We are now deep in December, which means deep in the holidays, which means deep, deep, deep in the contemplation and purchase, gifting and consuming, of Champagnes. The two wine-journalist groups I belong to, the Wine Media Guild and the New York Wine Press, always sponsor Champagne lunches this month. My friend and colleague in both organizations, Ed McCarthy, who is the author of Champagne for Dummies and the American authority on Champagne, selects and arranges the wines for both events. The NYWP event, coming up soon, this year features rosé Champagnes. For the WMG event, which occurred two weeks ago, Ed chose têtes de cuvées – the top-tier wine of each Champagne house.
All the grandes marques – the great Champagne houses – and most of the smaller producers have a tête de cuvée. This will typically be the best wine they offer, blended from the best vats from the best vineyards in the most prized areas. It may be a blanc de blancs or a blanc de noirs, it may be a single-vineyard wine – but more often it is a blend of Chardonnay and Pinot noir from many different vineyards in Champagne, analogous to each house’s basic non-vintage brut but selected – commonly from a single fine vintage – and fine-tuned to reach an altitude of quality – and price, alas – well above that of the house’s basic wine.
Each house intends its tête de cuvée as the ultimate holiday gift, the peak holiday drink, the perfect, inevitable special-occasion toast. The wondrous thing is that they most often succeed, producing nectars so lovely, so attention-grabbing, that the most novice winos immediately realize that whatever that is that they have just put in their mouths is something special indeed.
It’s even harder to describe the taste of têtes de cuvées than it is regular Champagnes, because you are dealing with a degree of refinement, almost rarefaction, that operates for most palates in a realm of nuance and complication. Don’t look for frontal assaults: these are wines that appeal primarily by insinuation, intrigue, intimacy. Sure, the basic elements of Champagne are there – the enlivening sparkle, the wheaty, toasty flavors, the gentle taste of berries, the hints of mineral – but they are there simultaneously both vivid and subtilized, forward yet etherealized. Têtes de cuvée Champagnes have to be tasted with attention: They deserve it and reward it.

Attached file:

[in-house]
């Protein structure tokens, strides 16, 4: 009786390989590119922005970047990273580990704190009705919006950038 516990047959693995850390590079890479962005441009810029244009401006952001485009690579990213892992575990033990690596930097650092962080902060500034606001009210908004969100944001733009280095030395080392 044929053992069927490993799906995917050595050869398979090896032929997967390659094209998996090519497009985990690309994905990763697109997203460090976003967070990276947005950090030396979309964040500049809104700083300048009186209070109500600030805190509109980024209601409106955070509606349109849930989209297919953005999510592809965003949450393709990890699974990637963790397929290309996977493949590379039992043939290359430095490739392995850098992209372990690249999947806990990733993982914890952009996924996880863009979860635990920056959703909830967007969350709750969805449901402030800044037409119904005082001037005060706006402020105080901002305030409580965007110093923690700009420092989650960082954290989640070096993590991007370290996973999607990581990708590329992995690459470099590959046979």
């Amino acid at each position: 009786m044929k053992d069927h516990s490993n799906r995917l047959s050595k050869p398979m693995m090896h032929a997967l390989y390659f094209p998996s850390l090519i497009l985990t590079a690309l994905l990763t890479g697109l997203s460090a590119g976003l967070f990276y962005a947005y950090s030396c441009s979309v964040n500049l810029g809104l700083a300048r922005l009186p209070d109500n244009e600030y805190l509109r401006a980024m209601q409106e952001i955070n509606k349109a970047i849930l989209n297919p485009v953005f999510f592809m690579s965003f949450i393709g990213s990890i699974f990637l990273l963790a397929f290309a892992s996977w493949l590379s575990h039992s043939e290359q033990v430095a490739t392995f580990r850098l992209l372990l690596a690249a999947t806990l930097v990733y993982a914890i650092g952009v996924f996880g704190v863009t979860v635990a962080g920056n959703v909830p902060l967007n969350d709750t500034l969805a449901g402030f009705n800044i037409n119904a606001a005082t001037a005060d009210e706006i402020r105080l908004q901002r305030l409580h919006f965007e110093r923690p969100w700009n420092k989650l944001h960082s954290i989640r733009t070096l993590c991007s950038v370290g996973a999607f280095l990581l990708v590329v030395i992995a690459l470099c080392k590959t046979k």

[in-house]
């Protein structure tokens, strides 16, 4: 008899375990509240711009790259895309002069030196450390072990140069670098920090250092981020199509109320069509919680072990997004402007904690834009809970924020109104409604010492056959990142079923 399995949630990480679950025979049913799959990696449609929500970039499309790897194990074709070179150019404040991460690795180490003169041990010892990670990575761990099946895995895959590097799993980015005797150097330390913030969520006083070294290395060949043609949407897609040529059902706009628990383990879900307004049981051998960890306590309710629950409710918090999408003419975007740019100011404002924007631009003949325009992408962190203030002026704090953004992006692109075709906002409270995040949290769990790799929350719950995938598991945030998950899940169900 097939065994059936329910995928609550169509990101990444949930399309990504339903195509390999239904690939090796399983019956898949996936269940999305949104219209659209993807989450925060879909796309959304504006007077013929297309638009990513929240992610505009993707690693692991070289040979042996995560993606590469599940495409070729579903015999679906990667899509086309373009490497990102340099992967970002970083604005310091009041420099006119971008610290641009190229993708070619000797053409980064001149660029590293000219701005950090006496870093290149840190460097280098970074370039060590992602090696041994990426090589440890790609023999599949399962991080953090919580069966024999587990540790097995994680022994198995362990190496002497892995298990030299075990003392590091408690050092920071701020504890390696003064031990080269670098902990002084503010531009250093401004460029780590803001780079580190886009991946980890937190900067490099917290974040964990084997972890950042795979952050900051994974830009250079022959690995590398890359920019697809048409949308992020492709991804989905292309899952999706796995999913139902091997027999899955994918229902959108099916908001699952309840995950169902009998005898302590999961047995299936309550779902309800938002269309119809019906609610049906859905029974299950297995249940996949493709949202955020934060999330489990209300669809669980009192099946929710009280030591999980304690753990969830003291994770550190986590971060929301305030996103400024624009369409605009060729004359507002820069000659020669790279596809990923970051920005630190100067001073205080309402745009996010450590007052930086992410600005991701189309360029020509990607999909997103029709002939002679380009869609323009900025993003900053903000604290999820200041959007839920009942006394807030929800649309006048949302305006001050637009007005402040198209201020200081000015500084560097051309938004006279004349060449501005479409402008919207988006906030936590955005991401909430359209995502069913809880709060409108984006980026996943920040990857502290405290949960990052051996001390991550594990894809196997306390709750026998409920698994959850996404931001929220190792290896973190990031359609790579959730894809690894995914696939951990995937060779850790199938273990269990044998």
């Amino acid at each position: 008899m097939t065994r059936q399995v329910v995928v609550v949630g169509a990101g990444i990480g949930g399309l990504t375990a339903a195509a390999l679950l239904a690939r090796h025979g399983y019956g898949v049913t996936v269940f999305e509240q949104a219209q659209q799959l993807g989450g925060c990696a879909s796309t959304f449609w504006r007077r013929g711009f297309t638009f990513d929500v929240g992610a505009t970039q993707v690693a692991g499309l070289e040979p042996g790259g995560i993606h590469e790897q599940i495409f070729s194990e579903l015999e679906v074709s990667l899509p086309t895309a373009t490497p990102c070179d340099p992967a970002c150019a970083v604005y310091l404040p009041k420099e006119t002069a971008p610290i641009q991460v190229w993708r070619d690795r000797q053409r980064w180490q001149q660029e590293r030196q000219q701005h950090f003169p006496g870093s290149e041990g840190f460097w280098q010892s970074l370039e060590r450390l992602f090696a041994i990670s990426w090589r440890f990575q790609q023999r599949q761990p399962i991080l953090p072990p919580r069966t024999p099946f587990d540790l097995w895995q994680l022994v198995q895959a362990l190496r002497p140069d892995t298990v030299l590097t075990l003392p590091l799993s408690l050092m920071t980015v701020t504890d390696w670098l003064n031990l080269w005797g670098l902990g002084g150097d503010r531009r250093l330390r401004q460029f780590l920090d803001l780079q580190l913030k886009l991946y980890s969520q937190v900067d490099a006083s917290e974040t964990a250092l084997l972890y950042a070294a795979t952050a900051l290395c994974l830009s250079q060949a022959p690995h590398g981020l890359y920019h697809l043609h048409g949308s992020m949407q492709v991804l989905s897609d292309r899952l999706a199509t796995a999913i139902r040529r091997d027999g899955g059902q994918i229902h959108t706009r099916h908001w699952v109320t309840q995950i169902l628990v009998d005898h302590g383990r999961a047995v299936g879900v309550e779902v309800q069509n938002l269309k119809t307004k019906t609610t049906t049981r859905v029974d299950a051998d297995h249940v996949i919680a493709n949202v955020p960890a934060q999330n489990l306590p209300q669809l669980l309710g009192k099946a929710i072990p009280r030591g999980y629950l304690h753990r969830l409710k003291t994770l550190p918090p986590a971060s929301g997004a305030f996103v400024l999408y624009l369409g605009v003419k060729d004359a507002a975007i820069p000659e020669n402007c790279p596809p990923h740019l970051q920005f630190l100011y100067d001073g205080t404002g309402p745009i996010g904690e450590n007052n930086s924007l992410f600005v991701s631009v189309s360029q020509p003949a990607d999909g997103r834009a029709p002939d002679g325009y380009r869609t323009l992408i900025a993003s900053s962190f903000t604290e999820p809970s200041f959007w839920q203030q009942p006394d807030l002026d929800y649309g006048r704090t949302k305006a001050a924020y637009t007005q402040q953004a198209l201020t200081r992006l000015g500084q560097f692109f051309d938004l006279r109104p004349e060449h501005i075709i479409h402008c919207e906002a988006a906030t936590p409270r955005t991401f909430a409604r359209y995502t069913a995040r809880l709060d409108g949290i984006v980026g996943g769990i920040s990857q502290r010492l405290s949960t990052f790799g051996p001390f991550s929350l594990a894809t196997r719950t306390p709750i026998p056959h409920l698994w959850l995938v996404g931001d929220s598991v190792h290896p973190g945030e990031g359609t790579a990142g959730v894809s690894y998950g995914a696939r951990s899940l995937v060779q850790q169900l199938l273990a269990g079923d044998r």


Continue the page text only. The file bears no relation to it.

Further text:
And note well: Têtes de cuvées always reward and often demand cellaring. They improve with age, integrating their many flavor components and growing in complexity and depth. The best of them get even better with the passing of time.
The 14 wines presented at the WMG luncheon at Felidia challenged ranking and discrimination. There were of course differences in each house’s style and differences of vintages, but the quality level was so high as to render any sort of standard assignment of points futile, if not fictional. So I’ve simply divided them into three groups: those that pleased me most; those that pleased me slightly less; and those that pleased me less than that. I add the emphatic caveat that those that pleased least (on this one day, in these special and unusual circumstances) still pleased me a great deal: There wasn’t a single wine here I couldn’t happily drink.
The wines in each group are listed in alphabetical order, along with their suggested retail prices.
Gosset, Celebris 1998, $150-$160. Ed pronounced this one young and needing time, but “Celebris is always good.”
Alfred Gratien, Cuvée Paradis nv; $130. A rare non-vintage wine at this level: Krug is another major house to do similarly – but Krug of course does not make an ordinary Champagne (if there is any such thing).
Henriot, Cuvée des Enchanteleurs 1995; $140-$150. This wine was Ed’s favorite of the day: he called it, simply, “outstanding.”
Mumm, Cuvée René Lalou; $160-$175. “Drinking perfectly now” was Ed’s judgment.
Pol Roger, Cuvée Sir Winston Churchill 1999; $190-200. Normally one of my very favorite Champagnes, this day it tasted closed: needs time.
Roederer, Cristal, 2004; $190-$200. Ed: “The magic of Cristal comes out with age; this one needs 15 years.”
Charles Heidsieck, Blanc des Millénaires 1995; $179-$190.
Laurent-Perrier, Grand Siecle NV; $110-$120.
Paillard, N.P.U. 1995; $240
Perrier-Jouët, Fleur de Champagne 2002; $150-$165.
Piper-Heidsieck, Rare 2002; $168-$188. Ed described 2002 as “a great vintage in Champagne.”
Taittinger, Comtes de Champagne 2000; $130-$135.